Sources Of Law In Republic Of Mauritius
The Republic of Mauritius is a parliamentary democracy modeled on the British system. The separation of powers among the three branches of the Government namely the Legislative, the Executive and the Judiciary is embedded in the Constitution. The President is the Head of the State, while the Prime Minister has full executive power and is the Head of the Government. The National Assembly is made up of seventy members, out of which sixty two are elected every five years during parliamentary elections whereas the remaining eight are chosen according to the Best Loser System.
The French ruled over the Island from 1715 to 1810, and the British from 1810 to 1968. These two successive colonisations have shaped the legal system of Mauritius in its early days and the influences they have left on our laws and on the administration of justice in the Island continue to be felt to this date.
The French period gave us the Code Napoleon and the two subsidiary texts, the Code de Procédure Civile and the Code de Commerce. These texts still partly governs same aspects of our civil law today namely Contractual Law, Law of “Sociétés", Civil Rights, Property Law and civil procedure.
However, the British colonization period has had a much greater impact on our legal system with considerable influence of Anglo-saxon traditions on the organization of our judiciary and parliamentary system and on our legislation. For instance, the core of our Civin and Criminal laws, Business Laws, Company Laws, evidence and court procedure laws are inspired y British legislation.
Moreover, although Mauritius has been a Republic since 1992, the country is still a member of the Commonwealth. The Privy council in London is the Supreme Court of Appeal
Sources of law
The legal sources vary from country to country. Though there are different meanings for the term “sources of law", its definition is as follows:
“Sources of law which a judge of a court can rely to identify the rules of law to decide a case"
In this sense, the legal sources in Mauritius are:
Legislation means stating the law. There is no doubt that legislation is the most important source of law in Mauritius. The Legislation in Mauritian context takes three forms:
Supreme Legislation (The Constitution)
(i) Supreme Legislation – The Constitution
The Constitution can be defined as a comprehensive document attempting to regroup all the legal provisions which will govern the relationship among the various organs of the state, distributing the powers among the various organizations whilst hampering such powers. It also regulates the relationship amongst them and the individuals and lays down the fundamental rights of the citizens. In Mauritius, just like in France and USA, the Constitution is considered to be the supreme legislation as it is clearly stated in section 2 of the Mauritian Constitution:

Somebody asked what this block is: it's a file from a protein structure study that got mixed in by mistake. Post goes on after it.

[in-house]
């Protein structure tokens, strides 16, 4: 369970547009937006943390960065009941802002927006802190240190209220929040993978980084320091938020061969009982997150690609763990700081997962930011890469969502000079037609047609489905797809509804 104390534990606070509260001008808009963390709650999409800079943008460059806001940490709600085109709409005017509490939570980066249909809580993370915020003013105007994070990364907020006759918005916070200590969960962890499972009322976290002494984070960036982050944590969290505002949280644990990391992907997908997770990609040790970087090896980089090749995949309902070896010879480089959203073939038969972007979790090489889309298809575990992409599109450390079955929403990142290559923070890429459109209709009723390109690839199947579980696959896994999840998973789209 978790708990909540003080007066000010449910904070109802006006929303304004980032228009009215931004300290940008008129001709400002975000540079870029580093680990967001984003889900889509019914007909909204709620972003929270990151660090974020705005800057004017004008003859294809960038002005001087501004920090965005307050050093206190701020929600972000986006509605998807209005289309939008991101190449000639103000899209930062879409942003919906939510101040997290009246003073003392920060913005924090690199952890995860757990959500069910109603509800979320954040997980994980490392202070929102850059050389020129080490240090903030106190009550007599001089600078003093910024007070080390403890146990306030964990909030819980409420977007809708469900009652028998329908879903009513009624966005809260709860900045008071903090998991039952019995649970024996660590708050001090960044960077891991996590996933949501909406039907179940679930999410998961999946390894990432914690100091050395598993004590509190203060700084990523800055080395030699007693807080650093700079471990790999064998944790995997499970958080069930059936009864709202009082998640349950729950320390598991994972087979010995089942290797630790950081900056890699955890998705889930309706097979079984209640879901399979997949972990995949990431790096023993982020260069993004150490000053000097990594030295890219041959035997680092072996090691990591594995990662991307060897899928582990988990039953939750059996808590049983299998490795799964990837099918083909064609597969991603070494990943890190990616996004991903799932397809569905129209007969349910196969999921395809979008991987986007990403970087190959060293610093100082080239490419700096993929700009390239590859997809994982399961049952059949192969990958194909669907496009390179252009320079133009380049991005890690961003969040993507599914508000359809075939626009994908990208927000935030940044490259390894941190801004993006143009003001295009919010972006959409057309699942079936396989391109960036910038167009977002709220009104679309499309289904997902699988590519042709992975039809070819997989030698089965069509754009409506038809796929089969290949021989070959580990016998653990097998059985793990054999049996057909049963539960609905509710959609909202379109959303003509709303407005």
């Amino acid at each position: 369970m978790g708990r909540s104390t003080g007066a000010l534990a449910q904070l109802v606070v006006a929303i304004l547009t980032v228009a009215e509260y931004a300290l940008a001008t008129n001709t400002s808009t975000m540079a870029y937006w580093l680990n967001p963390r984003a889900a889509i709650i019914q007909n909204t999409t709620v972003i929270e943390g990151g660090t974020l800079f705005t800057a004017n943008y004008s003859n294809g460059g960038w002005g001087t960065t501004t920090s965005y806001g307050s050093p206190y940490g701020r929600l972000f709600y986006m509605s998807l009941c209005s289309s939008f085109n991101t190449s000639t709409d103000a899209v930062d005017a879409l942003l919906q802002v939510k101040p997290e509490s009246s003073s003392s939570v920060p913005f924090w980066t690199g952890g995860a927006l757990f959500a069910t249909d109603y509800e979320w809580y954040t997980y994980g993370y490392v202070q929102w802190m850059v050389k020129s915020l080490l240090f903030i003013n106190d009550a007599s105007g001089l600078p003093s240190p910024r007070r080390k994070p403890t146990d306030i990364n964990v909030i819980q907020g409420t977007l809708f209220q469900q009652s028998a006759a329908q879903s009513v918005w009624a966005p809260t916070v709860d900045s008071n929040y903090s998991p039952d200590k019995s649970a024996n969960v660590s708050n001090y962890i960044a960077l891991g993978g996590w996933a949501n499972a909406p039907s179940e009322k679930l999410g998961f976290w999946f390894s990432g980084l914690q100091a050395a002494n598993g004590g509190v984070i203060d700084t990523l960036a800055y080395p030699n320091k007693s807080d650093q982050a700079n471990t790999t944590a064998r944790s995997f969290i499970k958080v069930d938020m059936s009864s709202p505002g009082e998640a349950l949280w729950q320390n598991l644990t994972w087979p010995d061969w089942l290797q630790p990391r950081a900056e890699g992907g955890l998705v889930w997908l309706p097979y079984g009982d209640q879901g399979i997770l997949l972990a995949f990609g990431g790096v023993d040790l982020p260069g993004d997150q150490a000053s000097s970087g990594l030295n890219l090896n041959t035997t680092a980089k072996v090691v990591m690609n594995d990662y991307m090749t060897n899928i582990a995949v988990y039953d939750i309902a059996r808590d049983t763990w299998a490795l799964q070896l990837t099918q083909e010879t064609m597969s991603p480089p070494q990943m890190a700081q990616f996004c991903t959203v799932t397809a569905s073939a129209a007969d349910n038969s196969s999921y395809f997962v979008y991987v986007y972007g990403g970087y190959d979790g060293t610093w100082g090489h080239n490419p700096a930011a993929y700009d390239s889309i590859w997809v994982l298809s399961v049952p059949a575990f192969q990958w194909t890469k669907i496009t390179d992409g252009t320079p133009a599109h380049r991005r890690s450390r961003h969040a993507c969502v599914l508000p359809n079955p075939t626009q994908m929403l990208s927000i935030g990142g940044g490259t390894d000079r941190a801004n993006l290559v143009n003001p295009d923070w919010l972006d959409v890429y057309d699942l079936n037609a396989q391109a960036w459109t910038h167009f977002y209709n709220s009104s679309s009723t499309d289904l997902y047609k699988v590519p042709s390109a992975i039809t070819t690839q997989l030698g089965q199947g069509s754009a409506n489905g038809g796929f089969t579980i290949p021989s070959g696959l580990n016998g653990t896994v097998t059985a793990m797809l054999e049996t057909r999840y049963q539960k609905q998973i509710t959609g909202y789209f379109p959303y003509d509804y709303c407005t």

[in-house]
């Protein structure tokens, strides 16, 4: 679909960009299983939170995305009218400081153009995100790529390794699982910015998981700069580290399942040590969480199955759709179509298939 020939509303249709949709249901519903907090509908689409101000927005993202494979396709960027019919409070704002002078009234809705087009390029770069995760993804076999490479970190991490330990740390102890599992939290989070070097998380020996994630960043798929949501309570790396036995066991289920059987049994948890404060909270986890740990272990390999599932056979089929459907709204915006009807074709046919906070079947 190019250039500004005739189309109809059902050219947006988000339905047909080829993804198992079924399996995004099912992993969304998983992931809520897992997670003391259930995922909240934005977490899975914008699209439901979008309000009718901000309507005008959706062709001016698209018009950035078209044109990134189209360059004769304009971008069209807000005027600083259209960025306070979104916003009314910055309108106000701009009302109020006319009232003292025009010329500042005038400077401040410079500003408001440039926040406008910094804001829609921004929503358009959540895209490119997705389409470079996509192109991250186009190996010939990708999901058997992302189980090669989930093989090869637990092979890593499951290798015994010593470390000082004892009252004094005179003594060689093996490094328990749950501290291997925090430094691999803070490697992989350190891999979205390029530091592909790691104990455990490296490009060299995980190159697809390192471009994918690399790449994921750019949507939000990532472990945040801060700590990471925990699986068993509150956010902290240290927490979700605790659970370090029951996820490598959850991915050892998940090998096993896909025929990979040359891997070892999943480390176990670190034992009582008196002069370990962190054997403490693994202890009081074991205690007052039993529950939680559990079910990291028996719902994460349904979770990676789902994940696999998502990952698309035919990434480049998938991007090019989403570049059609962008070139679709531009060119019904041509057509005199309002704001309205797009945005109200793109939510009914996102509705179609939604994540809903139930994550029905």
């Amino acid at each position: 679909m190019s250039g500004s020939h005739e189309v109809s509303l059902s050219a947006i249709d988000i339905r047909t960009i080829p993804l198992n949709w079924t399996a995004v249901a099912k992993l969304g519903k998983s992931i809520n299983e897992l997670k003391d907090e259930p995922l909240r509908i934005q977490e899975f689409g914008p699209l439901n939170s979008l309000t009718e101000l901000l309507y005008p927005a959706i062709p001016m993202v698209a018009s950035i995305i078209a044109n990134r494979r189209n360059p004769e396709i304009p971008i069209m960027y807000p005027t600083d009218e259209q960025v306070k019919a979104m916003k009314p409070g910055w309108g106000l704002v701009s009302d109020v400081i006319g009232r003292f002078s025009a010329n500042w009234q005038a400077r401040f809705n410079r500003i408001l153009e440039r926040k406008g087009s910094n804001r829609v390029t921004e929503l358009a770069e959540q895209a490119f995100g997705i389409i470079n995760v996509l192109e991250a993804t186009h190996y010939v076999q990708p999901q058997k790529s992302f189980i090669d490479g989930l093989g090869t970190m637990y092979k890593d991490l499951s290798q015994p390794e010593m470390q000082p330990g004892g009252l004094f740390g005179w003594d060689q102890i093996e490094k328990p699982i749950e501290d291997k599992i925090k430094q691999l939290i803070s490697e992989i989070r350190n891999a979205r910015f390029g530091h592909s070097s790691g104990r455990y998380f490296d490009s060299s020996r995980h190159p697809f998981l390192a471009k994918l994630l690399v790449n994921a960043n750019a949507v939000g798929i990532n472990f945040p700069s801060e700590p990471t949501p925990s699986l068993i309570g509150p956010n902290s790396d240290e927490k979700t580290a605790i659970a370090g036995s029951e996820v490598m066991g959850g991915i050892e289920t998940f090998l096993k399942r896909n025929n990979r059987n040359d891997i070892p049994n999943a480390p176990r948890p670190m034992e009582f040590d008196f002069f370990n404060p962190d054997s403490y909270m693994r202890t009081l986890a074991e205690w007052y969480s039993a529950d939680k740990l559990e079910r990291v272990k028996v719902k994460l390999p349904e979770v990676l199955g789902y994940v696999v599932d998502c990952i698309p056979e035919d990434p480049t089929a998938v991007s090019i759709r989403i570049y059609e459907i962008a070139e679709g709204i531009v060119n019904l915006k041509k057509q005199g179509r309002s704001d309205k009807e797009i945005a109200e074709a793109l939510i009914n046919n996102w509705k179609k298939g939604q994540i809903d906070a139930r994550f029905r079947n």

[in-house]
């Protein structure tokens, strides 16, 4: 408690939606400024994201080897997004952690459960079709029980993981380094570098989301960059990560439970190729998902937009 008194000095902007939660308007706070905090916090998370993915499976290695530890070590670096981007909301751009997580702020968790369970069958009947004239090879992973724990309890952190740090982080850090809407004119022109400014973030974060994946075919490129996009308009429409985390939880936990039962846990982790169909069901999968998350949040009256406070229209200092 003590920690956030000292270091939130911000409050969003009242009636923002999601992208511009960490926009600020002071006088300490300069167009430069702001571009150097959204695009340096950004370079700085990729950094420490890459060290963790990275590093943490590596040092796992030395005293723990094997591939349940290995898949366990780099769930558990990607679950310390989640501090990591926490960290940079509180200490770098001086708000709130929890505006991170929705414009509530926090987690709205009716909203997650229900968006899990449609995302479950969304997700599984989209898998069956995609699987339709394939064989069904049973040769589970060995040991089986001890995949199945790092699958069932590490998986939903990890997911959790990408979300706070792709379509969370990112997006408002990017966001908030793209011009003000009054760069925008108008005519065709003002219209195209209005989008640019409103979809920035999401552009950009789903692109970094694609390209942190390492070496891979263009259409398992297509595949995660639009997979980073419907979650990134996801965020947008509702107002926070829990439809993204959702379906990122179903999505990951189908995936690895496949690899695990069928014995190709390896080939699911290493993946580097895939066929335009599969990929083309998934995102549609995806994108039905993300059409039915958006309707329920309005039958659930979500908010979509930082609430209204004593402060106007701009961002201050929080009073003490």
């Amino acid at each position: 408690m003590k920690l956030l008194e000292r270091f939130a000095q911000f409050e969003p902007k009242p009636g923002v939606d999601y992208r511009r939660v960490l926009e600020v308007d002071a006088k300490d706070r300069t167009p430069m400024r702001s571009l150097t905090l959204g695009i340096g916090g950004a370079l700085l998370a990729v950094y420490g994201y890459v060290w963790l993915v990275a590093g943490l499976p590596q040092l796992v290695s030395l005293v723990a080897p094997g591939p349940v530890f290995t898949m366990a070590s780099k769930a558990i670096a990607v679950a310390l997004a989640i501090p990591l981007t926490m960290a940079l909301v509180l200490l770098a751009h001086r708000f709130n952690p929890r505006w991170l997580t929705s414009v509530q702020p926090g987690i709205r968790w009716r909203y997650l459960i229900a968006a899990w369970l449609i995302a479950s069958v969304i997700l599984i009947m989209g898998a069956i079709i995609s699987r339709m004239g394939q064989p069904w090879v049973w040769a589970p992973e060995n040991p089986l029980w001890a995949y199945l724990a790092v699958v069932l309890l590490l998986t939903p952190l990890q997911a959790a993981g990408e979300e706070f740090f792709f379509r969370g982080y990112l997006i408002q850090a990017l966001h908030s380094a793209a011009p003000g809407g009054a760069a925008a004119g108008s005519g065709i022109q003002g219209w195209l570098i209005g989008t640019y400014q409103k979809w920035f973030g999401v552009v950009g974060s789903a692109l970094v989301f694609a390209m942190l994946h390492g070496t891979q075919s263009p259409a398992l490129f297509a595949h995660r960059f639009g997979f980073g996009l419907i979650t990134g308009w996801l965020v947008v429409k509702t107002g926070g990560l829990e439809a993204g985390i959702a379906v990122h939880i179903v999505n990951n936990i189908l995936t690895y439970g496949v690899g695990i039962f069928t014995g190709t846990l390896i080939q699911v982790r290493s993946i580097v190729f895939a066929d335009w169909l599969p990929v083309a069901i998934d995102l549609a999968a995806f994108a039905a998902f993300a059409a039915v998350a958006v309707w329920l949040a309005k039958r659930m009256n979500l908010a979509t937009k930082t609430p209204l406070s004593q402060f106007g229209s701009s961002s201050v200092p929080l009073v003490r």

“This constitution is the supreme law of Mauritius and if any other law is inconsistent with this constitution, that the other law shall, to the extent of the inconsistency, be void"
A constitution is important since it is made with the assumption that a given state exists and has a legal identity of its own. Thus, section 1 of the Mauritius Constitution state that: “Mauritius shall be a sovereign democratic state which shall be known as the Republic of Mauritius" asserts the identity, existence and type of state that Mauritius shall be.
The different concerns of the constitution also shows how constitutional provisions are strengthened and given special protection, In contrast, ordinary provisions of the law, that is, ordinary legislation ( e.g. the Education Act or the Police Act) require a simple majority and can also be replaced by a simple majority.
(ii) Primary legislation
Primary legislation is the most important source of law in Mauritius just like in other modern democracies. It is in fact the sovereign organ, the parliament, which is responsible for processing legislation. The parliament enjoys a quasi-monopoly, though it is not as supreme as it is in the United Kingdom. Section 45 (1) of the Mauritian Constitution stipulates; “subject to this constitution, parliament may make laws for the peace, order and good government of Mauritius" and section 46(1) add; “The power of parliament to make laws shall be exercisable by bills passed by the Authority and assented by the President.
The Mauritian parliament has inherited much from the Westminster model. After the assent of the president, all laws passed by parliament are called “Acts of Parliament". Whereas at their initial stage, that is before the assent of the president, the Act is known as Bill of Parliament (BOP).
There are basically three types of bill of parliament that are summarized as follows:
Public Bill - caters for the interest of the public at large. It is intended to alter the general law or to deal with public revenue or the administration of justice. Public bills are normally introduced by a member of the Government.